Ken Phillips on the car industry

The article – filched from Crikey! is over the fold.

Have no doubt, further plant closures in Australias car parts manufacturing industry are much closer than anyone thinks. The rapid escalation of the Australian dollar has created a price competitive crisis. But theres more to the equation than just the exchange rate. The industry has largely given up on itself.
Over the last few years Australian car parts manufacturers have established plants in Asia designed to directly compete with their Australian operations. The plants have excess capacity and can supply Australia without delay.

Its well known in the industry that two of the domestic car companies are demanding they be supplied from these Asian plants.

The failure to progress labour reform through the industry to the extent needed to be internationally competitive is the big reason why industry strategies are against Australia. Car manufacturing mangers do not believe they can achieve the cultural workforce changes that could take the industry into a new future.
The industry workforce is skilled but heavily weighted toward post war baby boomers waiting for retirement packages. Industry restructuring is glacial because industrial agreements take too long to adapt and have incredibly expensive redundancy arrangements.

Governments in the car manufacturing states know these facts as do senior union officials. But no-one dares speak publicly and no-one can see how to break from the downward spiral.

This should not be the case. The Asia supply equation is changing. China is experiencing wage pressures. Skills shortages are appearing. Quality can be inconsistent. Shipping and additional stock holding costs result in marginal cost differences between Asian and domestically sourced car parts.
The Australian industry should have a future. But local manufacturers must achieve labour reform of a scale that occurred in the mining sector in the 1980-90s. State governments and unions have to allow this to happen.

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derrida derider
derrida derider
14 years ago

“Labour reform” – pah! Code for cutting wages. Of course if we did that then in the very next breath they’ll be asking for government subsidies to overcome “skill shortages” – ie no one wanting to work for those wages.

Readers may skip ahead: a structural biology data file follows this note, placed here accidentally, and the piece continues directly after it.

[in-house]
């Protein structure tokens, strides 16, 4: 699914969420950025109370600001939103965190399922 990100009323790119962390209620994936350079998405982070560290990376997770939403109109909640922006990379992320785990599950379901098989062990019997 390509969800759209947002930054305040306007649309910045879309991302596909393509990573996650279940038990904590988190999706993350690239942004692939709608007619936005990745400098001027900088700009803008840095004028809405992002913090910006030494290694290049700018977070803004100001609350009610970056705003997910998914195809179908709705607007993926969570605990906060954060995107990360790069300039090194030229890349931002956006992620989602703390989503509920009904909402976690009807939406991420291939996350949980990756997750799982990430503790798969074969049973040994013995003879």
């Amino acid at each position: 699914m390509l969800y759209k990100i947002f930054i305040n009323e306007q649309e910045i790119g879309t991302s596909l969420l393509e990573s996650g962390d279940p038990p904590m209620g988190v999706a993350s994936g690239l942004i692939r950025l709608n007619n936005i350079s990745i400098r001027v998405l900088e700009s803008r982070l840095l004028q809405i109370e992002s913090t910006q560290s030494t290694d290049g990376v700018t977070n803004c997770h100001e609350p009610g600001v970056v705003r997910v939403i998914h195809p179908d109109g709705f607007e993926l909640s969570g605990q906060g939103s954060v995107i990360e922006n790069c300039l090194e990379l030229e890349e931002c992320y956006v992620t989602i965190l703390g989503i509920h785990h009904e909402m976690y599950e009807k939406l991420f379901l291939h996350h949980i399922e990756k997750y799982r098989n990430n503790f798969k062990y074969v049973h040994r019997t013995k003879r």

If Australian car manufacturing can’t compete except by paying below-market wages then they should close so that people can go do something more profitable. Once again we have poor managers blaming their tools – the production workers – for their own lack of foresight. Did they think the dollar was going to stay at 60 cents, and oil at $20 a barrel, for ever?

Slim
Slim
14 years ago

So where are the leaders – political, industrial or otherwise – to rationally analyse the situation, working to gain the confidence of all concerned parties to come up with reasonable solutions to their problems. Retool, retrain, renegotiate workforce transition in a fair and compensated manner with financial assistance from governments. Just fix it. What is there to lose? Oh yeah, the car industry.

Anyone familiar with the state of heavy industry at the outbreak of WWII? At least we had some, but it took a long time to gear it up sufficiently to meet the demand required by the war effort. Australia has to maintain some investment, public included, in the car industry. Who’s to say when it might be necessary, not just convenient? While our Hornets are running out of fuel and crashing into the ocean, we can eagerly await our next shipping import of vehicles to use by troops fending off the invading hordes.

observa
observa
14 years ago

Don’t worry, it’ll all be fixed when our carmakers are signed on to Kyoto emission targets and the Asian ones aren’t. People will want to buy green cars, not those awful, globally warmed ones. You just sort these problems out with sensible Industry Policy, when the individuals involved can’t see the big picture clearly like bureaucrats and mandarins or mandarin speakers.

Niall
14 years ago

All very well to claim that politicians and union officials know what needs to be done, however only the vehicle manufacturers themselves are in a position to re-shape their own employment culture. If there really are a plethora of baby-boomers simply waiting for retirement packages – something I find hard to believe, being a tailend boomer myself – then perhaps the big four need to gather up their gonads in both hands and give it to them.